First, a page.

Pixel 4 Motion Sense music

Above: Switching songs with Motion Sense.

Image Credit: Kyle Wiggers / VentureBeat

Motion Sense has a small but budding game ecosystem, too. Google teamed up with the Pokémon Company to create Pokémon Wave Hello, a promotion for the upcoming Pokémon Sword and Shield that serves as an introduction to Motion Sense’s basic gestures. Swiping a finger above the Pixel 4’s or Pixel 4 XL’s screen prompts a reaction from one of five selectable Pokémon, while an upward swipe reveals a dashboard with each one’s height, weight, type, and ability stats.

Pixel 4 Pokemon Wave Hello Motion Sense

Above: Pokémon Wave Hello on the Pixel 4.

Image Credit: Kyle Wiggers / VentureBeat

Another marquee Motion Sense experience is Headed South by Ustwo Studios, the development house behind the blockbuster series Monument Valley. In it, you use touch to nudge your character — a bird named Soli, a not-so-subtle nod to Project Soli — toward a non-player bird’s slipstream in order to catch up to it. A swipe across the Soli sensor provides a temporary boost in speed.

Pixel 4 Motion Sense

Above: Demoing Headed South.

Image Credit: Kyle Wiggers / VentureBeat

Stretching the definition of “games,” the Pixel 4 series comes preloaded with a series of six “Come Alive” wallpapers that respond subtly to motions. In Prickly, a pastel cactus bends in the direction of your wave, and in Doodle abstractionist doodads extend and snap back elastically to their original positions.

Pixel 4 Motion Sense background

Above: Demoing Motion Sense with one of six Come Alive backgrounds preloaded with the Pixel 4.

Image Credit: Kyle Wiggers / VentureBeat

It’s early days, but the first crop of Motion Sense experiences has us intrigued. (Gesture-enabled Candy Crush or Fortnite, anyone?) Of course, there’s the matter of the Pixel 4 series’ install base, which might deter developers from investing outsize effort into Motion Sense games. But we’re excited to see what the future holds.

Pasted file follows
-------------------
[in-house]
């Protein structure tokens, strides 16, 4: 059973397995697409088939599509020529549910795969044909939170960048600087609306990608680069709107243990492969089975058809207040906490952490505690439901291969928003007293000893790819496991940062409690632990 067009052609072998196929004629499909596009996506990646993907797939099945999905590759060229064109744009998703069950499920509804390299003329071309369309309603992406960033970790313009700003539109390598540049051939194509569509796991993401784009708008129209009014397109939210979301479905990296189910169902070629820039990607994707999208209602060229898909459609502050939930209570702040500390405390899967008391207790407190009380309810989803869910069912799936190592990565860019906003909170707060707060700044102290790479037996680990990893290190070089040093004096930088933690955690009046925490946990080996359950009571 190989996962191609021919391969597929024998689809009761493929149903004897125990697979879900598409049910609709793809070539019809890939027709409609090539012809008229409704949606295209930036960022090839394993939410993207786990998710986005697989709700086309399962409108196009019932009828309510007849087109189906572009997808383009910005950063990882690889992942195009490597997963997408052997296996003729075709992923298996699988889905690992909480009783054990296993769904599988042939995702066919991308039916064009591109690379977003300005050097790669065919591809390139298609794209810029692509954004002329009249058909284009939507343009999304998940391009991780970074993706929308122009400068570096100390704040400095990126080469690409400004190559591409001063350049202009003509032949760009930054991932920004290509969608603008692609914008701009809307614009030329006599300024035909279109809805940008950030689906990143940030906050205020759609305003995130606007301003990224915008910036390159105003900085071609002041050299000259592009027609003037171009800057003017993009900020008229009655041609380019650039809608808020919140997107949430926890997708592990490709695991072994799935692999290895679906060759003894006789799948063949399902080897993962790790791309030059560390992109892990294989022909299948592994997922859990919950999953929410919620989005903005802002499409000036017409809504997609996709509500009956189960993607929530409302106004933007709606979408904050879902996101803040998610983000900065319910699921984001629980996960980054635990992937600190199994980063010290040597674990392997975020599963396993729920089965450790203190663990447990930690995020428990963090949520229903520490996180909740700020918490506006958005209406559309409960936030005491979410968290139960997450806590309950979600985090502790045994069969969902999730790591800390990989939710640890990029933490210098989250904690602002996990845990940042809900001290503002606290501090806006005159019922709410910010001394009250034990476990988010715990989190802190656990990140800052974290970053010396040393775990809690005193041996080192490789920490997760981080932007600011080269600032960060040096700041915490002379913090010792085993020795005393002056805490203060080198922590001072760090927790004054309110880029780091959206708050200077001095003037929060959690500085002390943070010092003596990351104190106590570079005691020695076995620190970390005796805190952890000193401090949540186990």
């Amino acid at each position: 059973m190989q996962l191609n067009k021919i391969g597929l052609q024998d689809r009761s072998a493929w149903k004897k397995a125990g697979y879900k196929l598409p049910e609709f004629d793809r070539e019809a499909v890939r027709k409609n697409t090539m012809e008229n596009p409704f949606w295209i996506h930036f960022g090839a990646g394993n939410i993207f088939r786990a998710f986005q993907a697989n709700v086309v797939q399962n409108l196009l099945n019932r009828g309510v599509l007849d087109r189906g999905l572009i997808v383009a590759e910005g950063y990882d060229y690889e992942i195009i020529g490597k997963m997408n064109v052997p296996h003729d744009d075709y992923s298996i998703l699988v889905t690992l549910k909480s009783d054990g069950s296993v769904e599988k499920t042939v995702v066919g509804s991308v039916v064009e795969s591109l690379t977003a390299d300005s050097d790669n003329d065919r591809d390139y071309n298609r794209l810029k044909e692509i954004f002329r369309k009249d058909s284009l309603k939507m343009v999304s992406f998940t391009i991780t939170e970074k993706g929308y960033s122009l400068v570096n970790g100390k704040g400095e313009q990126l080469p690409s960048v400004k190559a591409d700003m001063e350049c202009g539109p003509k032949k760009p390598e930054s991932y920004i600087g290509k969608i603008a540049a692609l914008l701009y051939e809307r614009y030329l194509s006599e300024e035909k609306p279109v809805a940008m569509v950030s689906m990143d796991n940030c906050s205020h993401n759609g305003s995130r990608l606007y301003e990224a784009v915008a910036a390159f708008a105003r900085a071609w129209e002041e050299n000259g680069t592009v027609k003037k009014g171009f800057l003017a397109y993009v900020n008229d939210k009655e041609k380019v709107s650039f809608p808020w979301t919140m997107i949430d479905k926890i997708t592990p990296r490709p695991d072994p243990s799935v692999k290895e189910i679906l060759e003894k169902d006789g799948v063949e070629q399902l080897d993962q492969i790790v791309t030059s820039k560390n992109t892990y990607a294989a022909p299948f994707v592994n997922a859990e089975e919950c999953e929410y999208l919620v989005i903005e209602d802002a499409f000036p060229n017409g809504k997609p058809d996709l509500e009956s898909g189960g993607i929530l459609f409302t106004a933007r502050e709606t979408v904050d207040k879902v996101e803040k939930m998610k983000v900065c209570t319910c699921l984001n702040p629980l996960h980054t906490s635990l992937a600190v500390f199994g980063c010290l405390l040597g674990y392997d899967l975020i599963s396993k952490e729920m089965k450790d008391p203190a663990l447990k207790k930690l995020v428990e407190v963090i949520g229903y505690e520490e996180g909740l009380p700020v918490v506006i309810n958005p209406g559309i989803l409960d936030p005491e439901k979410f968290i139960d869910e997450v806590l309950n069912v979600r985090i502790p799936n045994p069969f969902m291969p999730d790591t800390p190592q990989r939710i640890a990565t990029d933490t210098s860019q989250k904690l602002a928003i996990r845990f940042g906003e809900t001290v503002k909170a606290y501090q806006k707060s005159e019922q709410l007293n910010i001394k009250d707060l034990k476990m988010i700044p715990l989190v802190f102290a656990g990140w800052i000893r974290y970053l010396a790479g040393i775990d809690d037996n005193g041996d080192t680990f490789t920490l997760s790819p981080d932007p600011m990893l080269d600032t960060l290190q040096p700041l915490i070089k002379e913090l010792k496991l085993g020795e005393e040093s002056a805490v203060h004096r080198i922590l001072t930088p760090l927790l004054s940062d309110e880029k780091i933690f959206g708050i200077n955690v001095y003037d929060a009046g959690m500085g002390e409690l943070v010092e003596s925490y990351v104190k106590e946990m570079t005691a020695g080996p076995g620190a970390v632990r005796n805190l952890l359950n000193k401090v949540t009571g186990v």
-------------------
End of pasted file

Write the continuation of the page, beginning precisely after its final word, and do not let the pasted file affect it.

Another potential adoption deterrent? Motion Sense isn’t supported in every region and country the Pixel 4 series ships to. That’s because Google has to certify the sensors with regulatory authorities in order to legally transmit at the required frequencies. In fact, to avoid interfering with navigation systems and military equipment, Motion Sense will disable itself when you enter unsupported regions or when airplane mode is enabled.

At launch, Motion Sense works in over 50 countries, including the U.S., Canada, France, Germany, Italy, Denmark, the Netherlands, Spain, Sweden, the U.K., and the United Arab Emirates, but absent from the list are Mexico, New Zealand, and others. Google reportedly wasn’t able to obtain a license from the Indian government to use Soli in the country and plans to launch the Pixel 4 series in Japan early next year without Motion Sense features.

Growing pains

Like any new technology, Motion Sense has a lot of maturing to do. It works as advertised today, but the locked-down nature of its APIs and the dearth of app support out of the gate (excepting media apps) makes evaluating its potential difficult.

Assuming Google delivers on its promise to evolve Soli in the coming months and years (which is by no means guaranteed), Motion Sense could become one of the most compelling reasons to buy the Pixel 4 or Pixel 4 XL. At present, however, it’s little more than an (admittedly useful) parlor trick.